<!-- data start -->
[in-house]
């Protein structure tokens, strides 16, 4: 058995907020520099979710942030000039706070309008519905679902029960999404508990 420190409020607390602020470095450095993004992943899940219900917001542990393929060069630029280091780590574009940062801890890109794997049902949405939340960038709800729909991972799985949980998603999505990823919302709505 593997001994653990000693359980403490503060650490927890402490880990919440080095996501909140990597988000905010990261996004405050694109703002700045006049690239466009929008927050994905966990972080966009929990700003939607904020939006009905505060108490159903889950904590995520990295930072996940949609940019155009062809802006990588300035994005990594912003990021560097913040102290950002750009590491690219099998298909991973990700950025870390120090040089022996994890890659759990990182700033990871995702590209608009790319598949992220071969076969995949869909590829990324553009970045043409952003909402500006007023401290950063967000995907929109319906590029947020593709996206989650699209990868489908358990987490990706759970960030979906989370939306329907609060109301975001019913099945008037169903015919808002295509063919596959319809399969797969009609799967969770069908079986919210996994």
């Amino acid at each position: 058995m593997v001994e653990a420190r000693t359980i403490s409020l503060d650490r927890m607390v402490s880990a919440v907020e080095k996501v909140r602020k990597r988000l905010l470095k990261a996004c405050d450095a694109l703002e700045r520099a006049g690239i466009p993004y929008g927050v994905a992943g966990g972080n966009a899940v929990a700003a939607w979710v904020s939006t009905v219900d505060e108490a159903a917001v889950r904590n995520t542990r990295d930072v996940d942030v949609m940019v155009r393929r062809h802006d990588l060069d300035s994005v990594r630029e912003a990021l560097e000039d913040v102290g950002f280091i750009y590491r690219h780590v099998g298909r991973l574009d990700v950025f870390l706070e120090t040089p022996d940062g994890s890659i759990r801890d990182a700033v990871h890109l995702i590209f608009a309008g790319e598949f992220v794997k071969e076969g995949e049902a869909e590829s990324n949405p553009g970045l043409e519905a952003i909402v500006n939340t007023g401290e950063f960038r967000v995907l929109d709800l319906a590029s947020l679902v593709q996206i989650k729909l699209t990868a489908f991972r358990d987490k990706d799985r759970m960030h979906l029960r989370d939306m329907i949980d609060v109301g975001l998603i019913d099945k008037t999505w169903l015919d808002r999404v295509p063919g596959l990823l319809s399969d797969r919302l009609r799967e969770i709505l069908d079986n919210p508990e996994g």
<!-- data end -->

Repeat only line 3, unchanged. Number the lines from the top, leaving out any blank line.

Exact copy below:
């Amino acid at each position: 058995m593997v001994e653990a420190r000693t359980i403490s409020l503060d650490r927890m607390v402490s880990a919440v907020e080095k996501v909140r602020k990597r988000l905010l470095k990261a996004c405050d450095a694109l703002e700045r520099a006049g690239i466009p993004y929008g927050v994905a992943g966990g972080n966009a899940v929990a700003a939607w979710v904020s939006t009905v219900d505060e108490a159903a917001v889950r904590n995520t542990r990295d930072v996940d942030v949609m940019v155009r393929r062809h802006d990588l060069d300035s994005v990594r630029e912003a990021l560097e000039d913040v102290g950002f280091i750009y590491r690219h780590v099998g298909r991973l574009d990700v950025f870390l706070e120090t040089p022996d940062g994890s890659i759990r801890d990182a700033v990871h890109l995702i590209f608009a309008g790319e598949f992220v794997k071969e076969g995949e049902a869909e590829s990324n949405p553009g970045l043409e519905a952003i909402v500006n939340t007023g401290e950063f960038r967000v995907l929109d709800l319906a590029s947020l679902v593709q996206i989650k729909l699209t990868a489908f991972r358990d987490k990706d799985r759970m960030h979906l029960r989370d939306m329907i949980d609060v109301g975001l998603i019913d099945k008037t999505w169903l015919d808002r999404v295509p063919g596959l990823l319809s399969d797969r919302l009609r799967e969770i709505l069908d079986n919210p508990e996994g």